Ethnic studies classes help, but schools and colleges can do more to curb racism, advocates say.
The state board unanimously adopted voluntary guidance for ethnic studies with one addition, clarifying the role of “critical race theory.”
The state model curriculum will provide guidelines, but districts will face the hard decisions on what and how to teach ethnic studies.
California State University’s ethnic studies requirement is on track to being implemented as a lower-division class, disappointing faculty.
State schools chief adds lesson plans for Asian ethnic groups who felt left out and rewords sections to encourage multiple points of view.
New ethnic studies class will likely be required as part of lower-division coursework, which many students complete at community college.
The governor said he favors the concept, but disagreements over the content for the course's model curriculum should be resolved first.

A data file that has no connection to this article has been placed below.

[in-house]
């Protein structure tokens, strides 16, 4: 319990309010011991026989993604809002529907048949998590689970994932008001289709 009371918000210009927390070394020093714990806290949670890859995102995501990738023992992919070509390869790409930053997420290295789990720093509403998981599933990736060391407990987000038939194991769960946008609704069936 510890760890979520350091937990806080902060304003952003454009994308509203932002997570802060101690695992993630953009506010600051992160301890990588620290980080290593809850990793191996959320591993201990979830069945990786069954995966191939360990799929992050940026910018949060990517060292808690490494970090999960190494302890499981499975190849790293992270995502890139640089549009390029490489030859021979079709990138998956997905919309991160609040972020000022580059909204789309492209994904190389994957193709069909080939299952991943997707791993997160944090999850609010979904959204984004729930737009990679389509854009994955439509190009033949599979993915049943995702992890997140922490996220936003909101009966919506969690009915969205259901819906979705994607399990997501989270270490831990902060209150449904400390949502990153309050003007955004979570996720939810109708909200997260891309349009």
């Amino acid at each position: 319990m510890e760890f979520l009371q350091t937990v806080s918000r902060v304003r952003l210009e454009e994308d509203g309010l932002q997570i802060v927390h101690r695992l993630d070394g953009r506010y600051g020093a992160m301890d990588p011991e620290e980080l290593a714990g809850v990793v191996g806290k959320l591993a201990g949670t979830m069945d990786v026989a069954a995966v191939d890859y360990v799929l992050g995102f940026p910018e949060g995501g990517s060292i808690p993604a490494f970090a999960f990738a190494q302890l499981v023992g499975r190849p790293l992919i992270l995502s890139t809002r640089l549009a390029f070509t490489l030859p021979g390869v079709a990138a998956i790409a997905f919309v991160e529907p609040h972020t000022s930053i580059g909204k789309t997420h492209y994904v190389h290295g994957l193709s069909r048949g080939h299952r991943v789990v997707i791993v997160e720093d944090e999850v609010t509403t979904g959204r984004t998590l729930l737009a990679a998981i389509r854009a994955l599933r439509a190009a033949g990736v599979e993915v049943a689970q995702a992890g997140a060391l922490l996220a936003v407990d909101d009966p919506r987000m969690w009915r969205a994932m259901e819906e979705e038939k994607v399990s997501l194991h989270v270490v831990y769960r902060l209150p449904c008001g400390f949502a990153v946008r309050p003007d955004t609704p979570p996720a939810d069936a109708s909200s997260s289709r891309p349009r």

Assembly Bill 331 would take effect with the class of 2030; author Jose Medina accepts several amendments proposed by critics.
The debate continues on what should be in an ethnics studies curriculum; legislators must decide whether to be the first state to require it.
Presssure builds on Gov. Newsom to impose ethnic studies requirement on CSU dictated by the state legislature. He has until Aug. 15 to sign the bill.
The revision stresses inclusion but keeps focus on four ethnic/racial groups: African Americans, Latinos, Asian Americans and Native Americans.
CSU trustees vote to approve policy while legislation with a stricter ethnic studies requirement makes its way through the Legislature.
California State University board is poised to decide on Wednesday whether to require students to take an ethnic studies course.
The Senate passed a bill requiring CSU students to take an ethnic studies course as trustees are set to consider the system’s own proposal.
Tony Thurmond says the curriculum should focus on African Americans, Asian Americans, Chicanos and Latinos, and Native Americans.